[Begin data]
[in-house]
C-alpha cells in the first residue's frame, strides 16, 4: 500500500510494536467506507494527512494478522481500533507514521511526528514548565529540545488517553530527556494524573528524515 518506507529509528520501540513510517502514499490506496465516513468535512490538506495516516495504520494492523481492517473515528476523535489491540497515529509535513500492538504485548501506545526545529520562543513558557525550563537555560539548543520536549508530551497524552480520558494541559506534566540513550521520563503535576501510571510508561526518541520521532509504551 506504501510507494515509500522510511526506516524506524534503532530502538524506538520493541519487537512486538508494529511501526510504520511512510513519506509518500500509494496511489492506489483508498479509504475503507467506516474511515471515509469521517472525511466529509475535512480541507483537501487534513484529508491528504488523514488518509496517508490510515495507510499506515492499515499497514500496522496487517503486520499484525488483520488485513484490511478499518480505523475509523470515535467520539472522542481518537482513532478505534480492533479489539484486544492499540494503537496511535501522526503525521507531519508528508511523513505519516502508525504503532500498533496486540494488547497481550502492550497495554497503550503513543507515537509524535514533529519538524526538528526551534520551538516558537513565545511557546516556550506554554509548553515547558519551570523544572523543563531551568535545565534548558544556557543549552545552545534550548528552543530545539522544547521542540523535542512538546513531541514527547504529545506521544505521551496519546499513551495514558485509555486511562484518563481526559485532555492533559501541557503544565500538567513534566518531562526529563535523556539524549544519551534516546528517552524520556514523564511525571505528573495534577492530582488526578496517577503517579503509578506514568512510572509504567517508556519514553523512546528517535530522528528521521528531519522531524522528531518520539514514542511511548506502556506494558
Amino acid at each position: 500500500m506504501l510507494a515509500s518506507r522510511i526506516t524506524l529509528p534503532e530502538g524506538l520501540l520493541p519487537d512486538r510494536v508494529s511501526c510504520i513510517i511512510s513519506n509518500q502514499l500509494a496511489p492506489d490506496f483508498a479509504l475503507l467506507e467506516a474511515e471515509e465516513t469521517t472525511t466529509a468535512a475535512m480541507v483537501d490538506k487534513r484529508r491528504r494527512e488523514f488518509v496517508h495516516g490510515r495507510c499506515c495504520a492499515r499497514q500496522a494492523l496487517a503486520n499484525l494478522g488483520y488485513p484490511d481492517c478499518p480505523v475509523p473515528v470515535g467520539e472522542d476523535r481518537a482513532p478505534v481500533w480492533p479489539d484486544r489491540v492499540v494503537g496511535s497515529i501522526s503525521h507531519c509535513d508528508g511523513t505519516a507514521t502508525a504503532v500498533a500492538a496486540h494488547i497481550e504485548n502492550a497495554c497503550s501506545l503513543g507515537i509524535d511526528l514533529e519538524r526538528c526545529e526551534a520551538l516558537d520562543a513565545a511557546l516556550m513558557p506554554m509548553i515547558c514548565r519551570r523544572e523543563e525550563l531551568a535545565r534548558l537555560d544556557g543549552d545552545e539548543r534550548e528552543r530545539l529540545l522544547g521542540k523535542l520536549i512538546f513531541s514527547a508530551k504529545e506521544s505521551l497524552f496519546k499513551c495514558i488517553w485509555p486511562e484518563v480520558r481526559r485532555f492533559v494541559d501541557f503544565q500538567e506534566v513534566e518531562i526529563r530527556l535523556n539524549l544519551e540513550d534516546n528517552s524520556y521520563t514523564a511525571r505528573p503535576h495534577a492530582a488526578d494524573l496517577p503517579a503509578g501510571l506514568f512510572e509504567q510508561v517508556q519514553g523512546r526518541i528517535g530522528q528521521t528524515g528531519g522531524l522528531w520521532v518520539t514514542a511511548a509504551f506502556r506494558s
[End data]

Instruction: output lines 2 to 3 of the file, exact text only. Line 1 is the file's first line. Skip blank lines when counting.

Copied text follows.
C-alpha cells in the first residue's frame, strides 16, 4: 500500500510494536467506507494527512494478522481500533507514521511526528514548565529540545488517553530527556494524573528524515 518506507529509528520501540513510517502514499490506496465516513468535512490538506495516516495504520494492523481492517473515528476523535489491540497515529509535513500492538504485548501506545526545529520562543513558557525550563537555560539548543520536549508530551497524552480520558494541559506534566540513550521520563503535576501510571510508561526518541520521532509504551 506504501510507494515509500522510511526506516524506524534503532530502538524506538520493541519487537512486538508494529511501526510504520511512510513519506509518500500509494496511489492506489483508498479509504475503507467506516474511515471515509469521517472525511466529509475535512480541507483537501487534513484529508491528504488523514488518509496517508490510515495507510499506515492499515499497514500496522496487517503486520499484525488483520488485513484490511478499518480505523475509523470515535467520539472522542481518537482513532478505534480492533479489539484486544492499540494503537496511535501522526503525521507531519508528508511523513505519516502508525504503532500498533496486540494488547497481550502492550497495554497503550503513543507515537509524535514533529519538524526538528526551534520551538516558537513565545511557546516556550506554554509548553515547558519551570523544572523543563531551568535545565534548558544556557543549552545552545534550548528552543530545539522544547521542540523535542512538546513531541514527547504529545506521544505521551496519546499513551495514558485509555486511562484518563481526559485532555492533559501541557503544565500538567513534566518531562526529563535523556539524549544519551534516546528517552524520556514523564511525571505528573495534577492530582488526578496517577503517579503509578506514568512510572509504567517508556519514553523512546528517535530522528528521521528531519522531524522528531518520539514514542511511548506502556506494558
Amino acid at each position: 500500500m506504501l510507494a515509500s518506507r522510511i526506516t524506524l529509528p534503532e530502538g524506538l520501540l520493541p519487537d512486538r510494536v508494529s511501526c510504520i513510517i511512510s513519506n509518500q502514499l500509494a496511489p492506489d490506496f483508498a479509504l475503507l467506507e467506516a474511515e471515509e465516513t469521517t472525511t466529509a468535512a475535512m480541507v483537501d490538506k487534513r484529508r491528504r494527512e488523514f488518509v496517508h495516516g490510515r495507510c499506515c495504520a492499515r499497514q500496522a494492523l496487517a503486520n499484525l494478522g488483520y488485513p484490511d481492517c478499518p480505523v475509523p473515528v470515535g467520539e472522542d476523535r481518537a482513532p478505534v481500533w480492533p479489539d484486544r489491540v492499540v494503537g496511535s497515529i501522526s503525521h507531519c509535513d508528508g511523513t505519516a507514521t502508525a504503532v500498533a500492538a496486540h494488547i497481550e504485548n502492550a497495554c497503550s501506545l503513543g507515537i509524535d511526528l514533529e519538524r526538528c526545529e526551534a520551538l516558537d520562543a513565545a511557546l516556550m513558557p506554554m509548553i515547558c514548565r519551570r523544572e523543563e525550563l531551568a535545565r534548558l537555560d544556557g543549552d545552545e539548543r534550548e528552543r530545539l529540545l522544547g521542540k523535542l520536549i512538546f513531541s514527547a508530551k504529545e506521544s505521551l497524552f496519546k499513551c495514558i488517553w485509555p486511562e484518563v480520558r481526559r485532555f492533559v494541559d501541557f503544565q500538567e506534566v513534566e518531562i526529563r530527556l535523556n539524549l544519551e540513550d534516546n528517552s524520556y521520563t514523564a511525571r505528573p503535576h495534577a492530582a488526578d494524573l496517577p503517579a503509578g501510571l506514568f512510572e509504567q510508561v517508556q519514553g523512546r526518541i528517535g530522528q528521521t528524515g528531519g522531524l522528531w520521532v518520539t514514542a511511548a509504551f506502556r506494558s